Make sure you are up to date with the events of the last seven days with our insight into the stories that matter most
STP footprints revealed
We have revealed the configuration of sustainability and transformation plan footprints across the country in an exclusive map.
They show the geography covered by all 44 patches. Among the largest – with populations exceeding 2 million – are Greater Manchester; West Yorkshire; Merseyside, Cheshire, Warrington and Wirral; and North West London.
Among the smallest footprints are Shropshire, Telford and Wrekin; and North Cumbria, with populations of less than 500,000.
Northumbria tops ‘learning from mistakes’ league table
The latest league table for NHS trusts, unveiled on Wednesday, revealed that an established heavyweight, Northumbria Healthcare Foundation Trust, is sitting in the top slot.
The Department of Health has published a “learning from mistakes league”, ranking trusts on their “openness and honesty” based on data on safety reporting and the NHS staff survey.
Behind Northumbria are Oxleas, the Royal Marsden, and Tees, Esk and Wear Valleys foundation trusts.
At the other end of the table are East Sussex Healthcare Trust, Royal Cornwall Hospitals Trust and Mid Yorkshire Trust – all rated as having a “poor reporting culture”.
How the UnitingCare contract collapsed
On Thursday we came a little bit closer to understanding how Cambridgeshire and Peterborough’s hugely ambitious, laboriously tendered, £725m five-year contract for older people’s care collapsed after just eight months of operation.
UnitingCare Partnership, the limited liability company set up by two foundation trusts to run the new integrated service, expected to be paid more than the contract value. A month into the contract, it asked for a £34.3m bailout (the total agreed price for the year was £152m).
Cambridgeshire and Peterborough Clinical Commissioning Group fundamentally disagreed and, after months of negotiation, the contract collapsed with a £10m shortfall.
Bad review for University Hospitals Birmingham
Regulators on Tuesday issued the prestigious University Hospitals Birmingham with a strikingly critical verdict after inspecting the foundation trust’s adult heart surgery unit.
The Care Quality Commission went in after concerns were raised over the unit’s mortality rates – it was reported earlier that it had identified concerns including over safety, and that the unit would have to report its outcomes to the CQC every week.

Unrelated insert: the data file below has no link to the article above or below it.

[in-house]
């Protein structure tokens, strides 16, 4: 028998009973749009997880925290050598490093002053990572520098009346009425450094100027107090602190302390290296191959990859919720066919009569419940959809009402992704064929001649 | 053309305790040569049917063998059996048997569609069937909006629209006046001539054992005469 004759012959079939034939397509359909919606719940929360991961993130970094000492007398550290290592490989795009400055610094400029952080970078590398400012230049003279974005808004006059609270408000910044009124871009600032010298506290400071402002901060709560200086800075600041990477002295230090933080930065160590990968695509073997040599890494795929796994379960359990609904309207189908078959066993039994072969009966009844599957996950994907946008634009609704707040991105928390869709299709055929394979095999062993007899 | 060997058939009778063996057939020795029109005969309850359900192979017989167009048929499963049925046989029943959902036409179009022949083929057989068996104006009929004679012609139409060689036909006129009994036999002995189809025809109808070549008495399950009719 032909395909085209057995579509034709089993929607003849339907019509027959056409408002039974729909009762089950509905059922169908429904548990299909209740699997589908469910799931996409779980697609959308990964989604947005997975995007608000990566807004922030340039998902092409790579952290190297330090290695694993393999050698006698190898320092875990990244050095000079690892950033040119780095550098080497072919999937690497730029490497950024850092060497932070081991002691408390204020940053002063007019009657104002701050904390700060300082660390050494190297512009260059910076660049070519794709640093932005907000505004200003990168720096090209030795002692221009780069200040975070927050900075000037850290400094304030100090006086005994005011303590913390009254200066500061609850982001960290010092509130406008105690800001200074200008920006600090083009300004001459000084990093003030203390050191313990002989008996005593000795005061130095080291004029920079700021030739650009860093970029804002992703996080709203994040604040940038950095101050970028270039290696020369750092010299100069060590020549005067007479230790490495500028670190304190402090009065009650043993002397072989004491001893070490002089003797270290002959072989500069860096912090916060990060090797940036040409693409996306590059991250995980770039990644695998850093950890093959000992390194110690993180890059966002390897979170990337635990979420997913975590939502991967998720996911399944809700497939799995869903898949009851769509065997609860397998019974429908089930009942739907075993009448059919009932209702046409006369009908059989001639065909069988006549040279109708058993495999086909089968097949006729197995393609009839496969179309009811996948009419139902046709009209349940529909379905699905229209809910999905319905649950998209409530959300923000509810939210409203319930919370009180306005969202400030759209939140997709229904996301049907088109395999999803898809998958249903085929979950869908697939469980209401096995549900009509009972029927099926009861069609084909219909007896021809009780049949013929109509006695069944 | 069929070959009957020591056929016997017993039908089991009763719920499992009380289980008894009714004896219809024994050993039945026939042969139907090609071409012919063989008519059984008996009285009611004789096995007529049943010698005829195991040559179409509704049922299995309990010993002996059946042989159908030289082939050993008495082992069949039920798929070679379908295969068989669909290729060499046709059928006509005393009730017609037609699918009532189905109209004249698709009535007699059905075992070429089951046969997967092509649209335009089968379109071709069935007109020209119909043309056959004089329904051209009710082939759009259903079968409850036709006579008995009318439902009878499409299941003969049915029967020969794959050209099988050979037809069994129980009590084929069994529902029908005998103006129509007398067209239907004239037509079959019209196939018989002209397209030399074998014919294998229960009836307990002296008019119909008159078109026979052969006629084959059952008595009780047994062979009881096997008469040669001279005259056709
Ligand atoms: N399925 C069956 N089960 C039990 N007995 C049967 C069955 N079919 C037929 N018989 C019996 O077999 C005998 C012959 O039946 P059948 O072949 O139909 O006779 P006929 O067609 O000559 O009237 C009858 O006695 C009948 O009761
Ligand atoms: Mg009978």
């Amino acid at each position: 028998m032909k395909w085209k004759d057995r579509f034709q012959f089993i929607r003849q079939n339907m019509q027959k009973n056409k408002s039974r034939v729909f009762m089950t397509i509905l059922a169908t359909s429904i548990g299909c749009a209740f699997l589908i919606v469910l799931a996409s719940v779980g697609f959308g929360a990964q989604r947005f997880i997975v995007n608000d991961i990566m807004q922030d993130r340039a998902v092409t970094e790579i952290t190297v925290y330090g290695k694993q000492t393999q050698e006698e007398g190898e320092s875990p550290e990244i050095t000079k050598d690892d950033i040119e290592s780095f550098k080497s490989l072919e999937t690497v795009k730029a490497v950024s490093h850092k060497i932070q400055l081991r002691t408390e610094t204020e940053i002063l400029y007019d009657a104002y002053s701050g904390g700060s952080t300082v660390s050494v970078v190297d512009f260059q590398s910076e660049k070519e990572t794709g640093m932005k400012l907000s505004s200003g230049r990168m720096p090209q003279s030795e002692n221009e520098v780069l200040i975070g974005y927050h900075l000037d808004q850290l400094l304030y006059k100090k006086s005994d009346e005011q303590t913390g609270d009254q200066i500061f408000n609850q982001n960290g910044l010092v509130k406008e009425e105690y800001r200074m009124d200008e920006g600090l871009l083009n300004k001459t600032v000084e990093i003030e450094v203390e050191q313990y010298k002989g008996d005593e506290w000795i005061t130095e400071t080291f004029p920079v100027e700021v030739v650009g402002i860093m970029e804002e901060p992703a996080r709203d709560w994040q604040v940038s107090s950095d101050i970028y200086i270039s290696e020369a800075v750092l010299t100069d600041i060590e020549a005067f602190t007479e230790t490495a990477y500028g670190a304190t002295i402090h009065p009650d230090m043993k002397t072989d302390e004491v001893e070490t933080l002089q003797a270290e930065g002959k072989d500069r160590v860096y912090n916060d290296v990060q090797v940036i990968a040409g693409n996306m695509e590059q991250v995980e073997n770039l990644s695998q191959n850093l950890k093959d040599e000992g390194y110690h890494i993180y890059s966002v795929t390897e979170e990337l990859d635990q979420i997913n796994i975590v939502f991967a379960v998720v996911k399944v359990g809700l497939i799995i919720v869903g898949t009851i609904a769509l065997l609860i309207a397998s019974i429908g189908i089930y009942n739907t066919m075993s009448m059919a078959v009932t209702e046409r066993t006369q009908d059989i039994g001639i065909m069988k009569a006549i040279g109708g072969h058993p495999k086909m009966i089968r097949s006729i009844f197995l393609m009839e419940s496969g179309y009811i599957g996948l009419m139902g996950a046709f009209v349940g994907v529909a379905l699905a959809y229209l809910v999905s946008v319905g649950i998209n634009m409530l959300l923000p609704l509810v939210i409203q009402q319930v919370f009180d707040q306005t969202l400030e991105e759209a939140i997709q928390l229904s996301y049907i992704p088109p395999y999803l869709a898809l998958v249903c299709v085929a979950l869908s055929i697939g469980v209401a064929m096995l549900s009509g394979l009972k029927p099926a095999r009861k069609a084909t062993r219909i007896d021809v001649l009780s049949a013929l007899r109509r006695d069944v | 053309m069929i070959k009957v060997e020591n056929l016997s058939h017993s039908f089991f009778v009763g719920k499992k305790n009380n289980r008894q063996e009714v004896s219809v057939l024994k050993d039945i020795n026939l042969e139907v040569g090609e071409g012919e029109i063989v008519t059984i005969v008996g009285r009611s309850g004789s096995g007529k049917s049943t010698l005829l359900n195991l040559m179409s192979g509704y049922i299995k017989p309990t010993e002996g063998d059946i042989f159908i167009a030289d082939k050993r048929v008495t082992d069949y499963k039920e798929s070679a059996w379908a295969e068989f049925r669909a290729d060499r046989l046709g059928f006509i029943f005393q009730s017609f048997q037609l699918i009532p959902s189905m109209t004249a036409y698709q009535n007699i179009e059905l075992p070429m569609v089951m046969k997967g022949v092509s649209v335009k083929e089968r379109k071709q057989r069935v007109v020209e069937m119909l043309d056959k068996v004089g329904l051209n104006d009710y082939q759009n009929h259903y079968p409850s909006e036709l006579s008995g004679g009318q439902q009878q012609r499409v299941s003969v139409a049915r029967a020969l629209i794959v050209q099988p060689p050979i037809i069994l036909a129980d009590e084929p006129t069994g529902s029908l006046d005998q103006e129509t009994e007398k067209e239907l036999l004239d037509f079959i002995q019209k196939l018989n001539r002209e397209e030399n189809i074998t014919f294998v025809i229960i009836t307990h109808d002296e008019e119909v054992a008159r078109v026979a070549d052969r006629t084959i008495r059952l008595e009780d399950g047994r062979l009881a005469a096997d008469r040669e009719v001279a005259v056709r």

The CQC has now published its full report.
Healthcare Safety Investigation Branch to begin work 1 April
National director of patient safety Mike Durkin has spoken to HSJ ahead of the launch of the new Healthcare Safety Investigation Branch, which is set to begin its work from 1 April.
HSJ has also learned HSIB (which had a working title of IPSIS) will be given a “safe space” to carry out its fact finding, “no blame” investigations, with evidence documents being protected and only its final reports being published.
HSIB will also be charged with creating an exemplar model for investigations by local NHS organisations as part of an effort to improve the health service’s ability to learn from incidents and errors.
Phil Hammond: Negotiations must restart between junior doctors and government
Phil Hammond proposes a way out of the junior doctors and government row in an article on hsj.co.uk.
The doctor, journalist and broadcaster says: “A sensible and safe option would be for both sides to call a pause both to imposition and to industrial action… It makes no sense for a government that wants to improve the NHS to go to war with the workforce… The views of patients, carers and taxpayers must also be heard.”
He writes: “Any solution has to be guided by compassion, collaboration, evidence and sustainable funding. Any final proposed contract – and the new rota patterns – have to be calmly and rigorously tested, costed and safely staffed. And it has to be agreed, not imposed. Negotiations must restart as soon as possible.”
PHSO to be investigated
Events have moved on quickly since HSJ’s editor called for the parliamentary health service ombudsman, Dame Julie Mellor, and her deputy, Mick Martin, to resign last week.
The latest development is that the board of the Parliamentary and Health Service Ombudsman – which includes Dame Julie – has ordered a review into the organisation’s response to revelations of a cover up involving Mr Martin.
In case you missed any of the action over recent days, here is a timeline to get you up to speed.
25 February: It emerges that Mr Martin was implicated in covering up the sexual harassment of a former HR director while he was acting chair at Derbyshire Healthcare Foundation Trust.
3 March: HSJ reveals that Dame Julie knew that her deputy was involved in the cover-up in July 2015.
8 March: Mick Martin takes leave of absence pending an independent investigation “into the matters that have been raised”.
11 March: The PHSO board commissions a review into the actions of Dame Julie and the organisation’s response to revelations of the cover-up.
Needless to say, HSJ will keep right on top of where this story goes next.
Trusts must pay for own turnaround help
Trusts which receive turnaround support from consultancies will have to apply to Monitor and the NHS Trust Development Authority for it and pay for it themselves.
A letter sent to providers by NHS Improvement chief Jim Mackey on Thursday night said chief executives have until next Tuesday to apply for the support, which is expected to more than cover its own costs by delivering savings.